Eighth Grade Revisited

    You are now free to let out that sigh of relief you’ve been holding since junior high.

    After a prolonged hiatus, Blink-182 returns to reclaim the pop-punk throne with Neighborhoods, the band’s first studio release in over eight years. From the tinny, excessive drumming and open-chord strums (not to mention, the title) of opener “Ghost on the Dance Floor,” it is clear that Blink has not matured a bit.

    Tom DeLonge, Mark Hoppus and Travis Barker are as they’ve always been: full of dorky teen angst and infectious pop hooks. And though Neighborhoods’ first single “Up All Night” half-assedly attempts to interject mean-ingful lyrics about raising children and finding one’s place in the world, the intended theme, as is the case with any good Blink song, quickly gives way to fist-pumping verses and one relentlessly catchy chorus.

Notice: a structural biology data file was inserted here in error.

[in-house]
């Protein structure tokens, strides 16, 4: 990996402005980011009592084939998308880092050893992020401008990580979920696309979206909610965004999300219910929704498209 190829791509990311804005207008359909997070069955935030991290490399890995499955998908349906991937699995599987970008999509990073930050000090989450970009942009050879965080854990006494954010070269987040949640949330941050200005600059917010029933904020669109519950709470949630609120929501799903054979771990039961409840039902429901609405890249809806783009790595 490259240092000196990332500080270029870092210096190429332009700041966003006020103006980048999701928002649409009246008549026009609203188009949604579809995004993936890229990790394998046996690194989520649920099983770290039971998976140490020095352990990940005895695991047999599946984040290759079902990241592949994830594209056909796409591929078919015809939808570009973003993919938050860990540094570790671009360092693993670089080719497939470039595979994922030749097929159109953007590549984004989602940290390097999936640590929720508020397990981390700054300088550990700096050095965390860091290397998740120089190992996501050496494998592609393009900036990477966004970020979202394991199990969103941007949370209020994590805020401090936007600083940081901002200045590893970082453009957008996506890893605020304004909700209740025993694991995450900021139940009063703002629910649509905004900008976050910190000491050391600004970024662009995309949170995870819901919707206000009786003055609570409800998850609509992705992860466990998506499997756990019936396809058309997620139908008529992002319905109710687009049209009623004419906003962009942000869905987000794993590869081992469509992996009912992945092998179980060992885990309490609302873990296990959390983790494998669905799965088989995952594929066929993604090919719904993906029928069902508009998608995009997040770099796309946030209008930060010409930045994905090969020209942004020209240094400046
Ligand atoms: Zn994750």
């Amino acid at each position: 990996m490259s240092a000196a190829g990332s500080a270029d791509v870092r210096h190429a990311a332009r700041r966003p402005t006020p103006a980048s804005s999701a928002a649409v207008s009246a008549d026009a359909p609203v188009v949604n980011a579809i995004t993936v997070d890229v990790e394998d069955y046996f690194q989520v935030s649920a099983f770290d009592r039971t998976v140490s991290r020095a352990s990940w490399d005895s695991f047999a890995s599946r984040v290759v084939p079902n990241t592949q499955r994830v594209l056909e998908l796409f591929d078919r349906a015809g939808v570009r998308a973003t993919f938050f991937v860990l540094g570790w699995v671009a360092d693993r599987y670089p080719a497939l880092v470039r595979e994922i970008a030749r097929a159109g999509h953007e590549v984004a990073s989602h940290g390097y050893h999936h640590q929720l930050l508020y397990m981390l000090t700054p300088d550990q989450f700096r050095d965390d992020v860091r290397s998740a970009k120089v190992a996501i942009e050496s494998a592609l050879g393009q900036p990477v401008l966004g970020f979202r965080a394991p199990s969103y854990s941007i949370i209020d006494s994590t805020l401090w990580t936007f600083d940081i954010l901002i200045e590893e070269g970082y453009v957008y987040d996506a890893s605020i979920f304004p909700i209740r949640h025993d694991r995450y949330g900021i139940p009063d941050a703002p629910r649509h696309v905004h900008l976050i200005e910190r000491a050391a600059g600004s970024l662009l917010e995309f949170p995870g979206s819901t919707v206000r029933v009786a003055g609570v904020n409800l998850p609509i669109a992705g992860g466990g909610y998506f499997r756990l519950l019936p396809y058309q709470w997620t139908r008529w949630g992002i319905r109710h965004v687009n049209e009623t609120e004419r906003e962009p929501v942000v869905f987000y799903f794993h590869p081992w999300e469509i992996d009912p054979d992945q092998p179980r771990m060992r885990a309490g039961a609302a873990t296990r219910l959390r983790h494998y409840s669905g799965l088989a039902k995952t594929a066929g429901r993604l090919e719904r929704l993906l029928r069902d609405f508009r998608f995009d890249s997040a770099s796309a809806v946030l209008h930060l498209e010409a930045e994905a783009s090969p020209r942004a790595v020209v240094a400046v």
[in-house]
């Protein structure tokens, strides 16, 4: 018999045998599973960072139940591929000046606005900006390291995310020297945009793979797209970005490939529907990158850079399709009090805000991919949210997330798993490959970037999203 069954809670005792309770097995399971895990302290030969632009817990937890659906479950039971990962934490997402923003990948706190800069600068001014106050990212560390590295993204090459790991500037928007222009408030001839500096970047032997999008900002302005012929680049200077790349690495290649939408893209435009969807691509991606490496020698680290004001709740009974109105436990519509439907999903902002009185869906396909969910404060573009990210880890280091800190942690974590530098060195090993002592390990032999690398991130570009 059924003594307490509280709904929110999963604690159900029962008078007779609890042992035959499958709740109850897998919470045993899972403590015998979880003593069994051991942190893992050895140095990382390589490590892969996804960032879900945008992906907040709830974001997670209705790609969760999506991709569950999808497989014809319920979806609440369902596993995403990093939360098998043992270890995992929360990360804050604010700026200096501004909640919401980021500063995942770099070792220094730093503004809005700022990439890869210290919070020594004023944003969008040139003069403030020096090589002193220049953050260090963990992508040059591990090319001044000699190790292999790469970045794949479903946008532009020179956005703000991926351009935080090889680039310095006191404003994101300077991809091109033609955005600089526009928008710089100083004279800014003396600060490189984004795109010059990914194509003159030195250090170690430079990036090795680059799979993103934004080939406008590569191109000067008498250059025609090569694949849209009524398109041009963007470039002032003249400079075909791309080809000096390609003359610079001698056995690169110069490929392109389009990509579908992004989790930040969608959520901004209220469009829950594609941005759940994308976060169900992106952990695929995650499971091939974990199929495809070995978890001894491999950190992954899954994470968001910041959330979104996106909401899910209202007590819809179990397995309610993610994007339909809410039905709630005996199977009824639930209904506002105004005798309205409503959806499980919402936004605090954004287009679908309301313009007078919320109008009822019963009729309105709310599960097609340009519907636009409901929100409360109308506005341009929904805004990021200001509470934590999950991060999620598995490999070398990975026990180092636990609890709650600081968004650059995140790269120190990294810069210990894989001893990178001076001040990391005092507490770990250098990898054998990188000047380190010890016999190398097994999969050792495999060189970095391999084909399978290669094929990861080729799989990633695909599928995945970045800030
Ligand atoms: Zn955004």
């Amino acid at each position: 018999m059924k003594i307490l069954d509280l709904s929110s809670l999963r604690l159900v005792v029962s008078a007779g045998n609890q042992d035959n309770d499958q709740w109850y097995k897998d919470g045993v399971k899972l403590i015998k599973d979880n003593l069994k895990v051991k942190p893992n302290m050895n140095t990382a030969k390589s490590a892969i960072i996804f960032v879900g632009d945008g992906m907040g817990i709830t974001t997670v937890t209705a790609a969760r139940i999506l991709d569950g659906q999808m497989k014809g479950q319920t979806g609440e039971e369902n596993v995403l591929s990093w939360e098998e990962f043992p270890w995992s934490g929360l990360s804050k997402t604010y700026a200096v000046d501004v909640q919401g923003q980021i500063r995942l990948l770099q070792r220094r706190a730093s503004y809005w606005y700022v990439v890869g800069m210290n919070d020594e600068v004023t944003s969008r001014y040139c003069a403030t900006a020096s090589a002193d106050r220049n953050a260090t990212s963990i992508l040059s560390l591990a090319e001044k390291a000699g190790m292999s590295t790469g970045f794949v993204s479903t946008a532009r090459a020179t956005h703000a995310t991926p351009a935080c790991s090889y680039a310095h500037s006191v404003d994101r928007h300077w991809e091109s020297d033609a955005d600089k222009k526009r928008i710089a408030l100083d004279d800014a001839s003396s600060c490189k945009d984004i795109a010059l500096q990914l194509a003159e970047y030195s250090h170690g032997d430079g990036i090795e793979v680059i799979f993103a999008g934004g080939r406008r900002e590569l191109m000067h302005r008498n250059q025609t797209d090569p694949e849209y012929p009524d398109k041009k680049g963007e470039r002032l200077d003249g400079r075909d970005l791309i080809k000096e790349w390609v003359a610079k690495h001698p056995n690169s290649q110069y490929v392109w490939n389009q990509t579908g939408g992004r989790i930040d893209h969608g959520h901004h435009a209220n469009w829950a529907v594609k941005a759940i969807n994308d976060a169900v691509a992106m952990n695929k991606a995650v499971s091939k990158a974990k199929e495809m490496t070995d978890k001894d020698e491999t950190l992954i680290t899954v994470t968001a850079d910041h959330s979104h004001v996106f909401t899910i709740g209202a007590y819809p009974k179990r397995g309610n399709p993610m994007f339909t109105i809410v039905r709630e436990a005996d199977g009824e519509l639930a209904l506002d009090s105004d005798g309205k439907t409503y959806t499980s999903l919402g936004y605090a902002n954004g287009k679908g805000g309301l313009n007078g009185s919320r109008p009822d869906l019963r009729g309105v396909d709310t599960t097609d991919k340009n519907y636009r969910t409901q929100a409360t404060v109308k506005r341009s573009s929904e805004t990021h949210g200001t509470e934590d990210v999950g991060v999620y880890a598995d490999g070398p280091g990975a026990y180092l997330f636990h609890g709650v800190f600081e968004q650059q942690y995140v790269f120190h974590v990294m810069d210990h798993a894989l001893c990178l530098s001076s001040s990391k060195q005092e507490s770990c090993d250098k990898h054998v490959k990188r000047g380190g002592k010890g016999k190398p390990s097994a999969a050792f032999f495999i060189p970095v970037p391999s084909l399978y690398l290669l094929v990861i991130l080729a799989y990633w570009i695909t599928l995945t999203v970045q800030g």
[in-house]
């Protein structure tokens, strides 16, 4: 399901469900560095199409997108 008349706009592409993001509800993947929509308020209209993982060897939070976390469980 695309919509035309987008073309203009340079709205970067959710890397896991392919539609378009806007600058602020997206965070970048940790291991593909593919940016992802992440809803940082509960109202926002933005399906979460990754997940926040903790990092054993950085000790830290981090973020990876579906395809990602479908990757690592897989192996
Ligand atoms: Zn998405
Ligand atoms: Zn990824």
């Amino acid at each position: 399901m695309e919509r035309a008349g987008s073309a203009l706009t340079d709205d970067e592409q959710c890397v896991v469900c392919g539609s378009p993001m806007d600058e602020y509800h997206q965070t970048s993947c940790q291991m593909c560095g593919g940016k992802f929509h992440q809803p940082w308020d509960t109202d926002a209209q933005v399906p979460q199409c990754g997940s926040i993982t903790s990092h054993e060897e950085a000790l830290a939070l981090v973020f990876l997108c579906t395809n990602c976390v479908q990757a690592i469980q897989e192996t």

Closer “Even If She Falls” employs all the schmaltzy winners in Blink’s bag of tricks: some ear-worm lyricism, Barker’s patented ADHD percussion and the kind of bubbly tween-age chord progression that seems scientifically calcu-lated for radio play. The track easily stands alongside past Blink superhits such as “First Date” and “What’s My Age Again?”It’s formulaic, sure. But it’s a formula that made the darkest days of junior high just a little bit brighter.After almost a decade off the map and a slew of failed side projects, Blink-182 has nobly managed to cling des-perately to that inner child, even though we’ve long since grown up.

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